It was the most perfect spring day in a little town outside of Milan…
Christian had ventured off to find an ATM machine as I walked into the cutest, most colorful gelato shop. It was a quiet, slow day in Italy – a Sunday – and I was the only customer in the shop. The owner, a middle-aged man wearing a white apron, offered me a kind smile as I held up my hands to make the international sign of “take a picture.” He nodded to my request to snap some photos of his sweet store and I began clicking away. I finally made my way back around to the counter where the gelato was, admiring all of the colors laid out in front of my lens and dreaming of how great all of these pictures would look on my blog. I looked up from my camera for just one quick second and saw him standing there, holding out to me a spoonful of one of the gelatos.
I quickly snapped a picture of the moment, like the crazy person I am, and then realized it was time to put the camera down. I couldn’t speak Italian, no, and it was confirmed that he knew very little English, but we still had moments to be shared and I no longer wanted to experience them behind the lens. I slipped my camera into my purse and thanked him while I tried the free spoonful. He waited, ever so intently, anxious to see my reaction over the flavor (mango) I’d just tried. This was more than just a spoonful of gelato; this was a man who had just gifted me a piece of his hard work, a small piece of his country – all for me to taste and absorb and take with me in my memories. I gave him a thumbs up, to which he laughed, which made me laugh. There I stood, with this sweet old man in Italy – laughing. Christian eventually came back and was surprised to see this shop owner and I laughing together over something that wouldn’t be as funny if I’d tried to retell it to him in that moment. Out of all of the amazing things I experienced while in Italy, my moment with my new Italian gelato-making friend was my favorite, and I was so glad I’d put my camera down so that I might fully experience it fully.
“Our happiest moments as a tourist always seem to come when we stumble upon one thing while in pursuit of something else.” -Lawrence Block
If you’ve been a reader of this space for awhile, you’ve probably heard me mention this thing I do – “snapshot of the soul.” It’s when I feel a moment deep in my soul and take a heart-felt snapshot of that moment so that I don’t forget it… so that I can keep it forever. I literally take pause and mentally take a picture of the place and the smells and the feels and the colors. Many of my snapshot of the soul moments are of time spent with my grandparents, or evenings on the back porch with my best friends and a wine bottle, glasses clinking. They are of quiet mornings, watching the sun rise with a hot cup of coffee, or afternoons spent driving through the country and acknowledging the beauty that is found in big white fluffy clouds. As I’ve gotten older, I’ve tried to take more snapshot of the soul pictures vs. a million actual pictures on my phone/camera, and I’ve found that I remember more details about the snapshot of the soul moment than I do with an actual picture. And it’s because I forced myself to take pause. When the screen is removed, there is nothing left to do but truly be IN the moment, seeing things with your eyes and feeling them with your heart – without worrying about focus, filters, likes, and how we might fit it into a blog post.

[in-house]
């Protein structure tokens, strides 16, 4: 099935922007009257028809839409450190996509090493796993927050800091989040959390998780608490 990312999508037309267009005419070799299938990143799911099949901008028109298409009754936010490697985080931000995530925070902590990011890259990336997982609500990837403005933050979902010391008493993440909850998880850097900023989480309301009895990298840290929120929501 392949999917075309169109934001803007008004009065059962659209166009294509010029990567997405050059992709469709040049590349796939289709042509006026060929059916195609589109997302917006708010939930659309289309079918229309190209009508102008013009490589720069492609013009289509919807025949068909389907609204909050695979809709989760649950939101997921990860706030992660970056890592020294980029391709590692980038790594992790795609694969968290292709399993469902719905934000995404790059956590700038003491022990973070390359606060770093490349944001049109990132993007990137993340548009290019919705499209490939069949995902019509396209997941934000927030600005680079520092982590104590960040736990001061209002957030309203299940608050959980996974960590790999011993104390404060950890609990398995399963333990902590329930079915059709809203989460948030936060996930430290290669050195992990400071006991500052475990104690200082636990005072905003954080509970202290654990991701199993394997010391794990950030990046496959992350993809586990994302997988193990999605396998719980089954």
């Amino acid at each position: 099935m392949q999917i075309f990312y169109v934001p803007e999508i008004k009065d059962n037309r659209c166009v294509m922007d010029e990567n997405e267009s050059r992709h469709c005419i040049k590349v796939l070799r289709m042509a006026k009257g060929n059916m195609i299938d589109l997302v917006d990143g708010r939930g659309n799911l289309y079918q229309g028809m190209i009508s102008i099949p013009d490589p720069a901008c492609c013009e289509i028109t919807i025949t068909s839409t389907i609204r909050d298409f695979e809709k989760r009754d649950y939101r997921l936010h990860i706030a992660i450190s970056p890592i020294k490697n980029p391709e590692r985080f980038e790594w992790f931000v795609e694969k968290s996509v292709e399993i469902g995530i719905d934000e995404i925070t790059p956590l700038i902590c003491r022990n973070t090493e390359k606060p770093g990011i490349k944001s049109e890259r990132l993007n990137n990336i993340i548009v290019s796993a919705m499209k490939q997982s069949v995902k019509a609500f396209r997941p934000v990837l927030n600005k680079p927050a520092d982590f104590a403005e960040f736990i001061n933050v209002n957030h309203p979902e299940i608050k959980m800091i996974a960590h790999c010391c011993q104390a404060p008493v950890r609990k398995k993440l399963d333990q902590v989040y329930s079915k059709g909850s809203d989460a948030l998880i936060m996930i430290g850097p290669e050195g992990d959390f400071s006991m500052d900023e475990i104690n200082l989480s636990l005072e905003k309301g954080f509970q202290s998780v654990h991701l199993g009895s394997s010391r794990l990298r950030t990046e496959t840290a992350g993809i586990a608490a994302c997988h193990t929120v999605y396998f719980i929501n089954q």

When I was in Paris last year, I was so surprised by the fact that not once did I see a Parisian on their phone or computer while out and about. Instead, they were fully immersed in conversation, in a book, or in their tiny cup of espresso. It was so refreshing to see and in turn made me feel like quite the outsider and tourist anytime I pulled out my camera. I’ll admit that I may have taken a few hundred photos during our time there (first time ever in Paris, hello!), but the irony to all of this is that I have yet to print and frame even ONE of those hundreds of pictures – over a year later! But, if you were to ask me about our time there, I could spend hours telling you about how the pink flowered trees seemed to give the morning sun a flower crown, or how seeing the statue of Venus at the Louvre made me cry – because I made sure to take snapshots (of the soul!) of both of those moments.
Don’t get me wrong – I am all about collecting pictures and filling my home with photo albums, and I seriously LOVE Instagram, but I think the point to all of this is to simply bring awareness to how camera-happy we have become… so much so that we might be missing important moments, important conversations. We must not forget to also put the camera down every now and then so we can fully immerse ourselves in the details of those moments. I think there’s room for both, do you?
My trips have taught me so much about new places, new people, myself, and surprisingly – about what’s really important in this life: living it.
Will you remember to put the camera down this summer?
A version of this post was originally first shared on 6/22/15 over at Best Kept Self.